Scowler (by Daniel Kraus): to horror or not to horror.

19 01 2014

scowlerHere’s something completely different! Prepare to be horrified. And probably disgusted and sickened a little too. And definitely prepare to have your ideas of “horror and YA” be amended. Daniel Kraus’ Scowler is not for the faint of heart, that’s for sure.

Daniel Kraus confirms his talent for writing the true psychological (and physically revolting) horror that he also used in Rotters. And just like in Rotters, the reader should not expect Kraus to compromise. This is a ‘take-no-prisoners’ story which takes the reader to the most extreme situations imaginable. Think of Stephen King’s The Shining and/or Silence of the Lambs type horror and you might get close to what Ry Burke – the 19-year-old protagonist – is going through here.

Ry lives with his mother Jo Beth and younger sister Sarah at the family’s dying and secluded farm in Iowa. It’s 1981 and Marvin, Ry’s father is in prison for inflicting the worst possible abuse on his wife ánd son. It’s taken years for Ry and his mother to somewhat recover, and now Ry’s mother feels it’s time to move on and she’s finally decided to pack up so they can move into town.  However, before they get to leave, a stranger calls at the farm… and this man who turns out to be an escaped convinct, and who also brings them the worst possible of news about Marvin Burke.

Marvin’s ‘return’ coincides with the 1981 August meteor shower and meteorites fall from the sky onto the Burke farmland. The return of Marvin forces Ry to go back into his own past and relive the events of what happened in 1971 and 1972. This story is then told in flashbacks. We learn about the horrible things Marvin did to Jo Beth and Ry, and how Ry found some kind of coping devices in 3 old ‘toys’: Mr Furrington, a stuffed animal, a Jesus Christ figurine and Scowler, an ugly and twisted hunk-typed thing.

The things that Marvin did to Jo Beth are truly horrific, and it’s obvious that Marvin is just an all-around psychopath. But Kraus doesn’t leave it at that. What is the more interesting question here is the effect having a psycho-dad has on Ry. What did Ry have to do to save his mother in the past? What did Ry have to do to cope with the trauma afterwards? And what does Ry have to do now that Marvin is back with revenge on his mind? To truly take care of his mother and little sister, Ry will have to face the darkness that is in him and decide whether to use this darkness against Marvin or not. In this, the 3 ‘toys’ (the Unnamed Three) are significant. Once they were actual toys to Ry, but over time they have become different aspects of his own personality, and some of those aspects may be too horrible for Ry to revisit.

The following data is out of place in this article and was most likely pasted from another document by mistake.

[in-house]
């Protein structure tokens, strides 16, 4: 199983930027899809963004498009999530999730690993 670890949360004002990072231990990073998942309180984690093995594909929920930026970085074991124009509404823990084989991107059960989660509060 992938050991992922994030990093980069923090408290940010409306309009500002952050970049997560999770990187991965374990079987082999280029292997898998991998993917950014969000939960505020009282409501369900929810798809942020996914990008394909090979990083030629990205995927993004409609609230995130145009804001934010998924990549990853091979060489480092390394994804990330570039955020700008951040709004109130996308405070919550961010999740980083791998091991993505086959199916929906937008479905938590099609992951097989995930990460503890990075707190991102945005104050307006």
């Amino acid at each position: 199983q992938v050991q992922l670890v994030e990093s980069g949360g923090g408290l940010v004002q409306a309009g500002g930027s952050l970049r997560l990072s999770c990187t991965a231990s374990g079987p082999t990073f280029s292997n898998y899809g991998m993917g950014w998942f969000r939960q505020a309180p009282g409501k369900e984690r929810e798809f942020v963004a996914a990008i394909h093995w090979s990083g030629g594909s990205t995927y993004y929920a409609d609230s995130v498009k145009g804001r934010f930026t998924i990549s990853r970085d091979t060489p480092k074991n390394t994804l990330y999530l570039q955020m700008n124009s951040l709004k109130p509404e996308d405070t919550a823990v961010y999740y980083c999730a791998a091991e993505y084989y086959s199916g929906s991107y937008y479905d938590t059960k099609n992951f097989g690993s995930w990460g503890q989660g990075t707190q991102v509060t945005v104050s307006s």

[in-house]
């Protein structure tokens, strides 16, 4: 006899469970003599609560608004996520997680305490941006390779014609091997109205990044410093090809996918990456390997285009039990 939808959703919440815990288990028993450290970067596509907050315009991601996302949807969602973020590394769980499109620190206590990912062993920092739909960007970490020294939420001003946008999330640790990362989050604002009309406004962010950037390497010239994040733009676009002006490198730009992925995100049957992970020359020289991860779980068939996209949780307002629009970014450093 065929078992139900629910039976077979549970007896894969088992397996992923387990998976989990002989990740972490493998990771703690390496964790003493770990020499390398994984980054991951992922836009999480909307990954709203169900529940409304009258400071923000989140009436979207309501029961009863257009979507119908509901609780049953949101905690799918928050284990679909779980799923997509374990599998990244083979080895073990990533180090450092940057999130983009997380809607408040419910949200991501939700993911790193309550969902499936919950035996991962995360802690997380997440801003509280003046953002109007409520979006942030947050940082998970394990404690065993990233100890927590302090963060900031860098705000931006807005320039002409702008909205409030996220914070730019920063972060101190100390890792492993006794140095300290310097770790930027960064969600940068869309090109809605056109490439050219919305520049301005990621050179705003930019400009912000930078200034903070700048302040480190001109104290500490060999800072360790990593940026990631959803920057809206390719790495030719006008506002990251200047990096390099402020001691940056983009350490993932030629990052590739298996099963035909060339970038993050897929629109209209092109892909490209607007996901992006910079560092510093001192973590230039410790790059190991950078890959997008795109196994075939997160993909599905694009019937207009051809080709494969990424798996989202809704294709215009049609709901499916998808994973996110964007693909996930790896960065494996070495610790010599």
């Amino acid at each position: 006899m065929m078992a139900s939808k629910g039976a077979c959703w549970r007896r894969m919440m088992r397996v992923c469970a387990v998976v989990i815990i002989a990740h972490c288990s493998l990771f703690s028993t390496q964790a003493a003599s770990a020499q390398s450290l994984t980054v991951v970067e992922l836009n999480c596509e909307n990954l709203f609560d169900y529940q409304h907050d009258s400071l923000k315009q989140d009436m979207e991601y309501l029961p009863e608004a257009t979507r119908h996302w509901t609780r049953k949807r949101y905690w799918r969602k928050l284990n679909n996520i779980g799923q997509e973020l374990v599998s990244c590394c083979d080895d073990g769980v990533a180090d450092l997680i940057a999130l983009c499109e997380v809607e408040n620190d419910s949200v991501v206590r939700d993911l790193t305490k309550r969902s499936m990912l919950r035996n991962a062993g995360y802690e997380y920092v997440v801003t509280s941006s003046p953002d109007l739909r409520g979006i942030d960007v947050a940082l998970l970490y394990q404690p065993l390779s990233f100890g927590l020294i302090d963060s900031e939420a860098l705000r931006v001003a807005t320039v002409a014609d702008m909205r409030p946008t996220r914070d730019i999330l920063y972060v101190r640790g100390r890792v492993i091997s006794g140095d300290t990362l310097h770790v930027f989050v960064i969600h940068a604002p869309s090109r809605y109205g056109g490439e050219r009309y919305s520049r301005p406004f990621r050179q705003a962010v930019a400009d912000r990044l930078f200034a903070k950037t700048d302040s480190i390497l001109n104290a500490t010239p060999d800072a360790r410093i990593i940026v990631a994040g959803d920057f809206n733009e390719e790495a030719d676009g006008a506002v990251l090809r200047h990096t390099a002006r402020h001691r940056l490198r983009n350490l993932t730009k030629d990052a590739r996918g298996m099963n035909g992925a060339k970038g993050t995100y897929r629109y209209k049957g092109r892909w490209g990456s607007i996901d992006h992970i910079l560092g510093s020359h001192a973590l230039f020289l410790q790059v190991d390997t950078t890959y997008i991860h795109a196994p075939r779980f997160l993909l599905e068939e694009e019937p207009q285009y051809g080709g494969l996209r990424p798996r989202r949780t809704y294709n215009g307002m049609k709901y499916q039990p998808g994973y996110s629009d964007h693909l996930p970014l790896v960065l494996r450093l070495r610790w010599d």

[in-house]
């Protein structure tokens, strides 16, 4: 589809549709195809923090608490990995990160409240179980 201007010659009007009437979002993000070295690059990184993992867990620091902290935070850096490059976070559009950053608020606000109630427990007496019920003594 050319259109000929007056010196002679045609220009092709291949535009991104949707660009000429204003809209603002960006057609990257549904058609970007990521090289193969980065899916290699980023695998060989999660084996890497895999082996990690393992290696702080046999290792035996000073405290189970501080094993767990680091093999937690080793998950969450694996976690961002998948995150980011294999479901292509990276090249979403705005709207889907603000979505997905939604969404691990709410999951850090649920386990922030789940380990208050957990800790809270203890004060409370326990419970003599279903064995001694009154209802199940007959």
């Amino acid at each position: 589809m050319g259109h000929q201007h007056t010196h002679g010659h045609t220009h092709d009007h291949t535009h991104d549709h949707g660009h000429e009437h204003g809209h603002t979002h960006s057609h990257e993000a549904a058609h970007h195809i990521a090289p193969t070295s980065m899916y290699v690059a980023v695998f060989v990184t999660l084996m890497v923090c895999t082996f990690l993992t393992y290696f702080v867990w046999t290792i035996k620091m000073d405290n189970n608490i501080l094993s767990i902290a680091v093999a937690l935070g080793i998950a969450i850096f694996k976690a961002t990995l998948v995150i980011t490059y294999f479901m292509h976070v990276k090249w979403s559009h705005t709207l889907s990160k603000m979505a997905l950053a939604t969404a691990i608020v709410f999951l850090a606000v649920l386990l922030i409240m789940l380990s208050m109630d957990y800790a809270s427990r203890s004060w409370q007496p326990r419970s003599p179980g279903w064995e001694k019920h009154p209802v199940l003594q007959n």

Just like Rotters, Scowler is a truly disturbing read. However, I’d argue that it’s not horror for horror’s sake. Despite its horrifically realistic and gory imagery, it’s also a brilliant example of characterization.  Ry’s search for his own self is a scary journey for the reader, and it will lead Ry as well as the reader into unknown territories of his own mind, a point where the conscious and the subconscious collide, where the real and the sur-real merge. And it’s not just the characterization of Ry that is done well here. I  especially liked how Jo Beth is equally convincingly drawn (the metaphor of the dress is almost heartbreaking).

Scowler is a brutal book, by an unflinching author, as the best authors tend to be. This is a book by someone who dares to go where very few YA authors dare to go. For anyone who likes Rick Yancey’s Monstrumologist series* and Andrew Smith’s The Marbury Lens and Passenger, Daniel Kraus’ work is a must read!


* didn’t review the last one, but here’s a nice thing:finaldescent



One response

22 04 2014
The Waking Dark (by Robin Wasserman) | Ringo the Cat's Blog

[…] if the Maine Master of Horror doesn’t shake your bones enough, try Daniel Kraus’s Rotters and Scowler or Andrew Smith’s The Marbury Lens and […]

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